Below is a fairly well done book talk . Your booktalk will be posted just like this and then your peers will make comments on it. All comments will have to be approved by Ms. Gapp before posted. I have made some comments about this book talk using constructive criticism.
Directions: Click on the "Comments," leave your FIRST NAME ONLY along with your constructive comment, leave the e-mail and website fields blank. Click "Submit." You will then get a message saying, "This comment is currently being held for moderation awaiting approval." Ms. Gapp will delete any comments which are not appropriate.
About the size of a cell phone, the Flip is as simple as filming gets. Works best in close proximity to your subject.
The Flip is a plug and play device. Editing software pops up when plugged into any standards USB port.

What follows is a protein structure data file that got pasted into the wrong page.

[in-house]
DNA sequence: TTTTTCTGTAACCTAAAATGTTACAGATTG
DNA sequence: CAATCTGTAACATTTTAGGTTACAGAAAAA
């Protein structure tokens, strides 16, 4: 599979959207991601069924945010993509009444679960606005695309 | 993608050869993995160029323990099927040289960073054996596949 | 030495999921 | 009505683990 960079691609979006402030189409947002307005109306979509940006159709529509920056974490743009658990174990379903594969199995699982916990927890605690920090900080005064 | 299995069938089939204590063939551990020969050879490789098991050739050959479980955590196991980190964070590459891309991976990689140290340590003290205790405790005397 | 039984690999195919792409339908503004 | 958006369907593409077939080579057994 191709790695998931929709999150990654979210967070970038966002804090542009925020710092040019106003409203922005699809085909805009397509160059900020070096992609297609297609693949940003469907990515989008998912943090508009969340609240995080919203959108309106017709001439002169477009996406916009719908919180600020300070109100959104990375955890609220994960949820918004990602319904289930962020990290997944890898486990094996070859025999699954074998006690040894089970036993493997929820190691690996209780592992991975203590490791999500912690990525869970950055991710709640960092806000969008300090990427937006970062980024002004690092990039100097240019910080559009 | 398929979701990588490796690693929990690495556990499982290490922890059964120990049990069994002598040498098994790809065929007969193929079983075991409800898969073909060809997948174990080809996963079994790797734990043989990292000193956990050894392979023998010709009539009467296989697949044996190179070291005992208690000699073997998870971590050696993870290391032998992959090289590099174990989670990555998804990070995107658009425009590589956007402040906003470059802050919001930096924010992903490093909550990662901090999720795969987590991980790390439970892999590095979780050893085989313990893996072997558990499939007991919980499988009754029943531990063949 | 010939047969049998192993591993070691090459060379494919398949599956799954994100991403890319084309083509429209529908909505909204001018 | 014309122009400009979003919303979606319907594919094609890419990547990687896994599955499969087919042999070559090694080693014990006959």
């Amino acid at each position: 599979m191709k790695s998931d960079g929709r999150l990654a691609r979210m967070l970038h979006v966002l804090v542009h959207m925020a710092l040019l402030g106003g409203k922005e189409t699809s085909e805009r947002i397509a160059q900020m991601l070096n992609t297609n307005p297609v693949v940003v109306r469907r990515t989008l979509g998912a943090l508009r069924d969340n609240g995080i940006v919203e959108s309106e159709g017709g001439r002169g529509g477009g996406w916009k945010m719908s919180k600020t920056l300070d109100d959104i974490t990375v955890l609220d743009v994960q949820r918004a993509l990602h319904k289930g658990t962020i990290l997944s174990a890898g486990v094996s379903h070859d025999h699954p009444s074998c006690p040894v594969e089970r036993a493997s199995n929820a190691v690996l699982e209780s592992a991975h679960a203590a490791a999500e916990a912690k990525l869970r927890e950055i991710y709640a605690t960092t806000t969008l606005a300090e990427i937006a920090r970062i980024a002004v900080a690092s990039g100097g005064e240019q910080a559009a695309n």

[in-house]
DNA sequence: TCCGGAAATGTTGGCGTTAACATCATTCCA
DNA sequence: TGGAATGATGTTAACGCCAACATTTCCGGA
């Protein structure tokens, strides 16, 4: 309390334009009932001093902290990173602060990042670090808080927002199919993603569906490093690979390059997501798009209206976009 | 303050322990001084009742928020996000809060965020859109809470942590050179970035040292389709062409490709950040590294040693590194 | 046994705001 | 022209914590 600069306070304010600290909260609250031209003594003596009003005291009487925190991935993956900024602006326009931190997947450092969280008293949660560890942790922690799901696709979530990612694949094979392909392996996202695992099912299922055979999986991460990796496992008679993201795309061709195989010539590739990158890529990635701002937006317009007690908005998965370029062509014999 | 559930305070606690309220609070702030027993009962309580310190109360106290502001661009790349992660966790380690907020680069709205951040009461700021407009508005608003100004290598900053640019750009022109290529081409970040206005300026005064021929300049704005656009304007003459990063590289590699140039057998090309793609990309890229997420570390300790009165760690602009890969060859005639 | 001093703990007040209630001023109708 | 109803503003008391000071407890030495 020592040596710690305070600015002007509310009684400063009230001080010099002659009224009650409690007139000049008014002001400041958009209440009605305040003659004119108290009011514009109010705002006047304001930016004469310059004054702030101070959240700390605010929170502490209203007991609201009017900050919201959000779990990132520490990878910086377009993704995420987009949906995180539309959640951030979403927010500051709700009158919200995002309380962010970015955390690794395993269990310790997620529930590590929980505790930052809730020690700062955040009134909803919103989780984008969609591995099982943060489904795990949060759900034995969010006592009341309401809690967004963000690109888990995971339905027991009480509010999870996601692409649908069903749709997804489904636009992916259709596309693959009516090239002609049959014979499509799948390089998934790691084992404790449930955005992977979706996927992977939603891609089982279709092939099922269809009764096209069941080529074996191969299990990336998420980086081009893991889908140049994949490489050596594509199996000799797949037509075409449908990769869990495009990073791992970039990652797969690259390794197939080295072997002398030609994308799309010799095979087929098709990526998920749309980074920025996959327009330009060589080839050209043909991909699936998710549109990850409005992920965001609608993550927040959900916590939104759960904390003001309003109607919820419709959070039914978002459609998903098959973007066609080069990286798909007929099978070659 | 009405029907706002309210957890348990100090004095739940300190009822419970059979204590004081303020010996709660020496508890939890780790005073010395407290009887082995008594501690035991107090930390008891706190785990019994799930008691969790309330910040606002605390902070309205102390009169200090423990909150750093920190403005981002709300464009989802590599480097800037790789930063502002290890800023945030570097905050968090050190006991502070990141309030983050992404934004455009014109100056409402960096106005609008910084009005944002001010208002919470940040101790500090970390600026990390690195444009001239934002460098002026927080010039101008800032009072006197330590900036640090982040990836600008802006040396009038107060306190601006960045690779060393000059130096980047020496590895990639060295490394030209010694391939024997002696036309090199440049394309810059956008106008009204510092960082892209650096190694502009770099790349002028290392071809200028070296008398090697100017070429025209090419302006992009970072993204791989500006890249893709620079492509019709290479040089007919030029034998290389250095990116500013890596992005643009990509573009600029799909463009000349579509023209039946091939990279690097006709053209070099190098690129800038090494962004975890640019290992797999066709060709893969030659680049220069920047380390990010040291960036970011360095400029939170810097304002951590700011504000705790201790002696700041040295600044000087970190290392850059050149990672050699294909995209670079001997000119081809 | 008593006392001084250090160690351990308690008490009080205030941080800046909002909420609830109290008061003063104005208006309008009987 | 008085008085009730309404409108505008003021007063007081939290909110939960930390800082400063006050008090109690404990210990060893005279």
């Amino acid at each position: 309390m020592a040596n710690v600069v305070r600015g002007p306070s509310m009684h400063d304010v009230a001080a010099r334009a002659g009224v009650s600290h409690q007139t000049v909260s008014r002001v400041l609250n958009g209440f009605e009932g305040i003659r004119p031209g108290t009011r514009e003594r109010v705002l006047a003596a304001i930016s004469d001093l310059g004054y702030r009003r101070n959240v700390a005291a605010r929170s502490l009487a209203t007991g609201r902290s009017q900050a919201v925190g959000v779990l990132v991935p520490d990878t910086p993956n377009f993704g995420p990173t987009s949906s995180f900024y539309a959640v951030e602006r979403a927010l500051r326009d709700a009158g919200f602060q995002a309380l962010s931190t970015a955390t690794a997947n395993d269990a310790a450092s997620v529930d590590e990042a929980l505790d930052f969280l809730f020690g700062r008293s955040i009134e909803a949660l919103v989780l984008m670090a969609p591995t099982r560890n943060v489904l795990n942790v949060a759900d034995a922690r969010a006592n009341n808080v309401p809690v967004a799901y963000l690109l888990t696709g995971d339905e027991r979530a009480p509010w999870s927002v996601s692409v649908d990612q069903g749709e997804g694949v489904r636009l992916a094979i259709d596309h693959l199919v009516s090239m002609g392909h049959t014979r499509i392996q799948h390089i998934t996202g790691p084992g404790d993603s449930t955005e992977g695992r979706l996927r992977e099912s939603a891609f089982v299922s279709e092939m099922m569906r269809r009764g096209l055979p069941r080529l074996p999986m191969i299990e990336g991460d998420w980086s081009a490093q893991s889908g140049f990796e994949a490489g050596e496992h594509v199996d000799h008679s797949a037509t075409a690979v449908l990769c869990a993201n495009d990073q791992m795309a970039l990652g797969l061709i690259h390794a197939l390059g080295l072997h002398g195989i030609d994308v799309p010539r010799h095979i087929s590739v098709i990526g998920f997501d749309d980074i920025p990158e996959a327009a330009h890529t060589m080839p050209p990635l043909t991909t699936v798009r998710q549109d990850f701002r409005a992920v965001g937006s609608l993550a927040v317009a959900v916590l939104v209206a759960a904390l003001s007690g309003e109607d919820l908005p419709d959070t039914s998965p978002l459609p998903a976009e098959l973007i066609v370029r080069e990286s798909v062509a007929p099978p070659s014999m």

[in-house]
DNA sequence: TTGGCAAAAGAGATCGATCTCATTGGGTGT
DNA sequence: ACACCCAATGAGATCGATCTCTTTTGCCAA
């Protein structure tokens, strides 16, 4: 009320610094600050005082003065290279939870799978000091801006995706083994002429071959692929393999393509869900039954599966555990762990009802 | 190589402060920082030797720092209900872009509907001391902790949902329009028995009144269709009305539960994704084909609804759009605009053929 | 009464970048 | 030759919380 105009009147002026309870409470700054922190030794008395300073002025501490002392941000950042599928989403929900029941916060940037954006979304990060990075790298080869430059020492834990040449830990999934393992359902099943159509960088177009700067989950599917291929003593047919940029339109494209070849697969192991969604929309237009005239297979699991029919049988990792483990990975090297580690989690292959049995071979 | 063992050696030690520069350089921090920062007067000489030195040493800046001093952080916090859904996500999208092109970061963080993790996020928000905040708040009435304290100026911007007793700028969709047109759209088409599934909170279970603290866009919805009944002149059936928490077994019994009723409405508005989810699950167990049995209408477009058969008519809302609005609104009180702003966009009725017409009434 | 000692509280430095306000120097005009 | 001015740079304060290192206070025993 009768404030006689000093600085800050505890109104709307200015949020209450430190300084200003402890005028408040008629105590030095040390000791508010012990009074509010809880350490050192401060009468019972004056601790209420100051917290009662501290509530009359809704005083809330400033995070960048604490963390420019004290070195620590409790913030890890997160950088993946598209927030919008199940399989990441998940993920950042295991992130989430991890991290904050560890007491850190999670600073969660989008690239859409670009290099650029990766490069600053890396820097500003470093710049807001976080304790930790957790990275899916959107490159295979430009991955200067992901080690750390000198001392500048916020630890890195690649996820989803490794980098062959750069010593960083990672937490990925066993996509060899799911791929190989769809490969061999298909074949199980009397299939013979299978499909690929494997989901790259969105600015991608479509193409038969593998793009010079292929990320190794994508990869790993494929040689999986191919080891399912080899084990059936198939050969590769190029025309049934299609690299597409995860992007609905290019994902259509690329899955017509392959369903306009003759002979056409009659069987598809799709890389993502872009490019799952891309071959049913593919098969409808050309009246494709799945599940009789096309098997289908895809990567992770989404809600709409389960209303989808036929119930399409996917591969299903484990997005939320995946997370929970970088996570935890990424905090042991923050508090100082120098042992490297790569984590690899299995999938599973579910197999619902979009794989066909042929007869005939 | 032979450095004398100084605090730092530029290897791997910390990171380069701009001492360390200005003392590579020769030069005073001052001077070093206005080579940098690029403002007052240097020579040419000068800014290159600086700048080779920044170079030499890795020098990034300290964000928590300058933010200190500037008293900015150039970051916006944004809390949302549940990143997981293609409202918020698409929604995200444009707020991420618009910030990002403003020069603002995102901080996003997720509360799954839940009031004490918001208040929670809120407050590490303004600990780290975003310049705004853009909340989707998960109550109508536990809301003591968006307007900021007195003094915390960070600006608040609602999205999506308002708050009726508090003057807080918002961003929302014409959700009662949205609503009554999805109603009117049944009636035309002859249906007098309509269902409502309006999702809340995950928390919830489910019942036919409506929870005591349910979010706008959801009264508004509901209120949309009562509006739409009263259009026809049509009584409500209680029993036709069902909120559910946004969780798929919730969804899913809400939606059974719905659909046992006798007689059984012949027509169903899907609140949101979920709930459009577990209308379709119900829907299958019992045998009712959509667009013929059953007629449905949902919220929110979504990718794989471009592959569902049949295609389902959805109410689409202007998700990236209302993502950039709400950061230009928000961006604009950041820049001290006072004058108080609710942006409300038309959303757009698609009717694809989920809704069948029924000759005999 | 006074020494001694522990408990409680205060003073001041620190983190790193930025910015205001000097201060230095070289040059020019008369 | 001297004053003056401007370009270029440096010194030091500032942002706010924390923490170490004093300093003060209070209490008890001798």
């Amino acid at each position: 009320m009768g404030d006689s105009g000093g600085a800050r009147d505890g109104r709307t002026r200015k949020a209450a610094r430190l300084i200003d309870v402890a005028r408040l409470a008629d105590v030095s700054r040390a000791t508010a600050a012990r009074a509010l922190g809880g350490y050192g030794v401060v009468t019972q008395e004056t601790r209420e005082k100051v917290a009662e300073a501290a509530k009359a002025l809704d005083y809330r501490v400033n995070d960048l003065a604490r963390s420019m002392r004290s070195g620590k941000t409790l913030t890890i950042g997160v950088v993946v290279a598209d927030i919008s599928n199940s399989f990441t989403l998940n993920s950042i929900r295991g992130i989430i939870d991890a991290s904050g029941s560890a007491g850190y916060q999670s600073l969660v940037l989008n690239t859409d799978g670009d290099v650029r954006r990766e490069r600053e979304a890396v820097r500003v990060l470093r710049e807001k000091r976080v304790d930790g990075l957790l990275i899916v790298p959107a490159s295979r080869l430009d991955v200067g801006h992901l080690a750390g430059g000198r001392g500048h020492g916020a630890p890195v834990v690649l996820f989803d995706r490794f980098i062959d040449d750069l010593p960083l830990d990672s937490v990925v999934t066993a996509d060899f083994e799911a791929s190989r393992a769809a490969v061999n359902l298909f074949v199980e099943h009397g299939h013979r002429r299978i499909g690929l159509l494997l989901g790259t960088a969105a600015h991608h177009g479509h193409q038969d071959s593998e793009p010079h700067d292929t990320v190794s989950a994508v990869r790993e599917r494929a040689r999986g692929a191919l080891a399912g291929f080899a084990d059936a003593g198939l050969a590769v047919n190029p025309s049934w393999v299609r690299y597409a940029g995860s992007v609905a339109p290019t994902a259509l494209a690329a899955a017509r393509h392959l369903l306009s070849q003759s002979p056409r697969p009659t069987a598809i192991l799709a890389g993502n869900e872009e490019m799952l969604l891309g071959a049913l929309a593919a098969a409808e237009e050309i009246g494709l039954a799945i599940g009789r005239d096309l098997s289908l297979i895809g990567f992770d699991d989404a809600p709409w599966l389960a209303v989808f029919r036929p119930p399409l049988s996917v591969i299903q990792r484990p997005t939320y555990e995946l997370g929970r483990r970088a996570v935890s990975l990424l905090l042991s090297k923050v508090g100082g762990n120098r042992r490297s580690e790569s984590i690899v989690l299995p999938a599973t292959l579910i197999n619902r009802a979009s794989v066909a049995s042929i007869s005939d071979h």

Digital Wish-Lesson Plans
Browse by subject or grade level for lesson plan ideas using the Flip and the integration of other technology in your classroom
The article above distills the best sites on the web to use as examples, inspiration, and education.
Lit Promotion for grades 3-8. Search by Subject, Grade Level, Author, and TItle. Click on "archives" to see actual booktalks.
Book Trailers from the University of Central Florida.
Examples of what middle and high school students have produced.
Teacher Tube you must an endure an ad before viewing.
Student Production using sound and pictures
Here's what NOT TO DO. (Sorry Jared)
Here is what we are STRIVING FOR. Not the most exciting talk, but it works.
So, what is the difference between a book talk and a book trailer?
A book talk generally involves one person as a "talking head." A book trailer involves images, sound, and film clips (just like a movie trailer) to promote a book.
"I have advocated for 30 years that, in order to preserve our democracy and protect ourselves against demagogues,we should have courses in schools on how to watch TV, how to read newspapers, how to analyze a speech – how to understand the limitations of